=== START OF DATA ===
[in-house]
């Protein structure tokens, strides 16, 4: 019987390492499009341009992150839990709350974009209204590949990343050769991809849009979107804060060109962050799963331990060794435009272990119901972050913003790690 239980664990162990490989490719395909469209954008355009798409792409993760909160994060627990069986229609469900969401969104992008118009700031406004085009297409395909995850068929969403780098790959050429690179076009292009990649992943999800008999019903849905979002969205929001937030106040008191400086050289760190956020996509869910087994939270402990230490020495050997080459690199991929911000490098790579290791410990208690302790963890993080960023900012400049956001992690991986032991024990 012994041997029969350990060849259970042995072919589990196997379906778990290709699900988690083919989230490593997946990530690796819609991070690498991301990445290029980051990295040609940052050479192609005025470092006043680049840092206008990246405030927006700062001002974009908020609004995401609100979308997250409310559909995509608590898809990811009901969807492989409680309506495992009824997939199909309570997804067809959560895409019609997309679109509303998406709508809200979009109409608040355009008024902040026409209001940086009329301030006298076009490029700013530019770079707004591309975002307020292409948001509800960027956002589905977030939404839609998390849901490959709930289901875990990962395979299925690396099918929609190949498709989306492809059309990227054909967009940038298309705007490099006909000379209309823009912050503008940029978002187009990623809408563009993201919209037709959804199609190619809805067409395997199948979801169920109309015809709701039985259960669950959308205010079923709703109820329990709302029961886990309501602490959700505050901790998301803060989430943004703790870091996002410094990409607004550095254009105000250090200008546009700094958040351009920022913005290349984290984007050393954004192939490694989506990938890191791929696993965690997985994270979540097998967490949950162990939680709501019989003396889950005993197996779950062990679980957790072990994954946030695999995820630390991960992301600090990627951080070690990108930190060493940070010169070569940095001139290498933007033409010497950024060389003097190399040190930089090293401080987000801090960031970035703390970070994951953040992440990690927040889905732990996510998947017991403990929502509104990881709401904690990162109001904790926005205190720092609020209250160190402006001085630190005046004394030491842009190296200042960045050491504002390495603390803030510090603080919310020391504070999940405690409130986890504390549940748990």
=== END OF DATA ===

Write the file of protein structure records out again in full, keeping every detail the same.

[in-house]
């Protein structure tokens, strides 16, 4: 019987390492499009341009992150839990709350974009209204590949990343050769991809849009979107804060060109962050799963331990060794435009272990119901972050913003790690 239980664990162990490989490719395909469209954008355009798409792409993760909160994060627990069986229609469900969401969104992008118009700031406004085009297409395909995850068929969403780098790959050429690179076009292009990649992943999800008999019903849905979002969205929001937030106040008191400086050289760190956020996509869910087994939270402990230490020495050997080459690199991929911000490098790579290791410990208690302790963890993080960023900012400049956001992690991986032991024990 012994041997029969350990060849259970042995072919589990196997379906778990290709699900988690083919989230490593997946990530690796819609991070690498991301990445290029980051990295040609940052050479192609005025470092006043680049840092206008990246405030927006700062001002974009908020609004995401609100979308997250409310559909995509608590898809990811009901969807492989409680309506495992009824997939199909309570997804067809959560895409019609997309679109509303998406709508809200979009109409608040355009008024902040026409209001940086009329301030006298076009490029700013530019770079707004591309975002307020292409948001509800960027956002589905977030939404839609998390849901490959709930289901875990990962395979299925690396099918929609190949498709989306492809059309990227054909967009940038298309705007490099006909000379209309823009912050503008940029978002187009990623809408563009993201919209037709959804199609190619809805067409395997199948979801169920109309015809709701039985259960669950959308205010079923709703109820329990709302029961886990309501602490959700505050901790998301803060989430943004703790870091996002410094990409607004550095254009105000250090200008546009700094958040351009920022913005290349984290984007050393954004192939490694989506990938890191791929696993965690997985994270979540097998967490949950162990939680709501019989003396889950005993197996779950062990679980957790072990994954946030695999995820630390991960992301600090990627951080070690990108930190060493940070010169070569940095001139290498933007033409010497950024060389003097190399040190930089090293401080987000801090960031970035703390970070994951953040992440990690927040889905732990996510998947017991403990929502509104990881709401904690990162109001904790926005205190720092609020209250160190402006001085630190005046004394030491842009190296200042960045050491504002390495603390803030510090603080919310020391504070999940405690409130986890504390549940748990």